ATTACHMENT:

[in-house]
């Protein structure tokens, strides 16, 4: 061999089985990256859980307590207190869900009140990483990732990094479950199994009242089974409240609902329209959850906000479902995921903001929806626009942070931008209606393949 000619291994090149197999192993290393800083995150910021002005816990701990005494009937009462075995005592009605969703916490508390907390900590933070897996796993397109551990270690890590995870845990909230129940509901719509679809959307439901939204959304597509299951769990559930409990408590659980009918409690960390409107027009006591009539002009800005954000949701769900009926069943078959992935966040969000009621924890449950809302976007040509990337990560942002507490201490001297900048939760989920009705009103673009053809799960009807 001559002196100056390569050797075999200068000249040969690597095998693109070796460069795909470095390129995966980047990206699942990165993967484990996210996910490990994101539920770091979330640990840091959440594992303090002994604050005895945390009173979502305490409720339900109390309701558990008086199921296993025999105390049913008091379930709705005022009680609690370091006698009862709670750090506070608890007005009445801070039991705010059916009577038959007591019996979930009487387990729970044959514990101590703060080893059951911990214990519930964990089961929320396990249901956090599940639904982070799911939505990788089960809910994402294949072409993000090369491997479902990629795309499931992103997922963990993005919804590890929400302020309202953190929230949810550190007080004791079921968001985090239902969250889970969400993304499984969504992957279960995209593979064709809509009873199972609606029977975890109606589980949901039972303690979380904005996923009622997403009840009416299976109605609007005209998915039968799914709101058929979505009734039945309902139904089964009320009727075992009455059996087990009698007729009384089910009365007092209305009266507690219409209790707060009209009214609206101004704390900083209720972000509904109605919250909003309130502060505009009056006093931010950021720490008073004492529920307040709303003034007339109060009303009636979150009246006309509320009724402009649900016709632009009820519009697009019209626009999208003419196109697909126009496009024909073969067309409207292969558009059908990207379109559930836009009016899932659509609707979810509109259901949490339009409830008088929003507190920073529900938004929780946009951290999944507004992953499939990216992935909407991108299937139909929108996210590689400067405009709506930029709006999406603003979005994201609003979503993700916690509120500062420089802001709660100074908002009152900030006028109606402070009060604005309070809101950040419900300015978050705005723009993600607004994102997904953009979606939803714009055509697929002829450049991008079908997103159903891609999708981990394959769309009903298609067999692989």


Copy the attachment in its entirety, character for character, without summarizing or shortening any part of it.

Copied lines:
[in-house]
């Protein structure tokens, strides 16, 4: 061999089985990256859980307590207190869900009140990483990732990094479950199994009242089974409240609902329209959850906000479902995921903001929806626009942070931008209606393949 000619291994090149197999192993290393800083995150910021002005816990701990005494009937009462075995005592009605969703916490508390907390900590933070897996796993397109551990270690890590995870845990909230129940509901719509679809959307439901939204959304597509299951769990559930409990408590659980009918409690960390409107027009006591009539002009800005954000949701769900009926069943078959992935966040969000009621924890449950809302976007040509990337990560942002507490201490001297900048939760989920009705009103673009053809799960009807 001559002196100056390569050797075999200068000249040969690597095998693109070796460069795909470095390129995966980047990206699942990165993967484990996210996910490990994101539920770091979330640990840091959440594992303090002994604050005895945390009173979502305490409720339900109390309701558990008086199921296993025999105390049913008091379930709705005022009680609690370091006698009862709670750090506070608890007005009445801070039991705010059916009577038959007591019996979930009487387990729970044959514990101590703060080893059951911990214990519930964990089961929320396990249901956090599940639904982070799911939505990788089960809910994402294949072409993000090369491997479902990629795309499931992103997922963990993005919804590890929400302020309202953190929230949810550190007080004791079921968001985090239902969250889970969400993304499984969504992957279960995209593979064709809509009873199972609606029977975890109606589980949901039972303690979380904005996923009622997403009840009416299976109605609007005209998915039968799914709101058929979505009734039945309902139904089964009320009727075992009455059996087990009698007729009384089910009365007092209305009266507690219409209790707060009209009214609206101004704390900083209720972000509904109605919250909003309130502060505009009056006093931010950021720490008073004492529920307040709303003034007339109060009303009636979150009246006309509320009724402009649900016709632009009820519009697009019209626009999208003419196109697909126009496009024909073969067309409207292969558009059908990207379109559930836009009016899932659509609707979810509109259901949490339009409830008088929003507190920073529900938004929780946009951290999944507004992953499939990216992935909407991108299937139909929108996210590689400067405009709506930029709006999406603003979005994201609003979503993700916690509120500062420089802001709660100074908002009152900030006028109606402070009060604005309070809101950040419900300015978050705005723009993600607004994102997904953009979606939803714009055509697929002829450049991008079908997103159903891609999708981990394959769309009903298609067999692989």